The soundtrack is completely original and 8-bit, thats amazing. Was there any challenges presented in creating it? For example, finding the right feel to the music. MegaMan 2 is an example of really nailing a soundtrack, did you cede any inspiration from already released games?
I’ll try not to speak on behalf of my awesome composer, John. H. McCarthy too much because it’s all his brain child and it really plays awesome in the film. Like some of our graphics, his music elevates the film to a level beyond my dreams. I should also mention that the film utilizes rock tracks as well as 8-bit and while it sounds like a weird combination, the two blend incredibly well. Don’t forget, Jay’s a rocker as well as a gamer. When it came to musical cues and inspiration for the 8-bit music, being the film’s editor as well as the director, I laced the cut with temp tracks from known video games but only for inspiration. John was able to lock himself in his house, go stir crazy and give me a ton of tracks after a relatively short period. He’s awesome. Most of the tracks I seeded elsewhere in the film than the temp tracks suggested. He’s been my go-to audio/music guy for my last four films so we have a great free, and open collaboration. There’s no pressure and it’s all a process and evolution.
When can fans expect to see a release?
Screenings start June 2015 – which is something that I didn’t know until a few weeks ago, so that’s cool, right? The film will go “wide” in October with a digital release that will coincide with 30 years of NES in North America. Funny how these things work out, eh?
Some big names are in the film as well such as Tommy Tallarico and Patrick Scott Patterson. Was it difficult to get others on board and what is their role?
All these game industry personalities, icons, and legends were very obliging about participating in the film. In most cases it was as simple as asking via Facebook or email, or getting someone already associated to call someone they knew and then that would spiral and lead us from person to person. Again, it’s hard to express how thankful I am that so many people cared about what we wanted to achieve. As far as their roles, while some actually interact with Jay during his hunt, most of these people appear and discuss the importance of Nintendo, why the NES is and was such a game changer, and how the landscape has shifted away from that ethos with mixed results. So as we follow Jay, a person who still loves the NES 30 years later, we talk with these experts about why that kind of love still exists. What did Nintendo and the NES do so well, that’s made it so iconic? The film has some nice answers, though we know it’s only the beginning of a larger, much more important conversation.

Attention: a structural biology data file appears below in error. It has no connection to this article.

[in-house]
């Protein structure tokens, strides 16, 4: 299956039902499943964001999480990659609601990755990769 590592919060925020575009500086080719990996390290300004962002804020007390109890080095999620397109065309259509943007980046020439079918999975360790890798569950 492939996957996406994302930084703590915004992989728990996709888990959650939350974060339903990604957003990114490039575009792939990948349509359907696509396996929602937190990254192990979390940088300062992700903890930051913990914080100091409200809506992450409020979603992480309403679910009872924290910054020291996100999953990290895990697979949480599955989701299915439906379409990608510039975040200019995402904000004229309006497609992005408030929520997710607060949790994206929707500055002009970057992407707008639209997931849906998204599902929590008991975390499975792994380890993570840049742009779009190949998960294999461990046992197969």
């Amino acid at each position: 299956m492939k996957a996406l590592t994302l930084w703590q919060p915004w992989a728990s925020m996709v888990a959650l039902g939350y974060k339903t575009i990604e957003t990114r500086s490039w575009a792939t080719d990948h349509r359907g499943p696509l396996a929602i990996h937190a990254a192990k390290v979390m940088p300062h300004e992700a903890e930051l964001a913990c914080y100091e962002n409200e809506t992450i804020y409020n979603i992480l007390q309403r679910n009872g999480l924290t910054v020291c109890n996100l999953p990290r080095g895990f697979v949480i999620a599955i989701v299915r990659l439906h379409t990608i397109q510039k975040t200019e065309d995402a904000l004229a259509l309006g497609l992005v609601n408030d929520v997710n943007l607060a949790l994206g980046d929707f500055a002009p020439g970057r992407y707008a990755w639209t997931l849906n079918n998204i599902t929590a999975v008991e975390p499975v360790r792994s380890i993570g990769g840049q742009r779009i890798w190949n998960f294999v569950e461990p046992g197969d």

Rob McCallum alongside Tommy Tallarico.

Where can people reach you online and learn more about Nintendo Quest?
The easiest place to get in touch is through our current kickstarter campaign ( but also on the film’s facbeook page ( and on Twitter @theNESclub, or my personal twitter, @PyreProductions

and finally, is the film completed and how much fun was it to collect all these games instead of actually playing them?

We have a little bit of polish left on our 5.1 mix as well as some paperwork for insurance and legal to finish but it’s essentially done. Well we definitely played a lot of the games Jay acquired. I mean, on the road, 30 days, hotels and an NES with us? Ya, that was fun. The collecting was a game in itself and that’s how the film presents it too with “game acquired” graphics, a budget meter – really a full-functioning HUD for all for all the days Jay was game hunting.

Thanks for chatting with us Rob! Would’nt you love to go and do this yourself? If youve seen the film why not give him some of your thoughts and you can help make the next awesome documentary from Rob McCallum even more awesome!

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About the Author

Living in St.John's Newfoundland, Dave has been a gamer all of his life. Starting with the NES and working both backwards and forwards, he intends to play the new along with the old!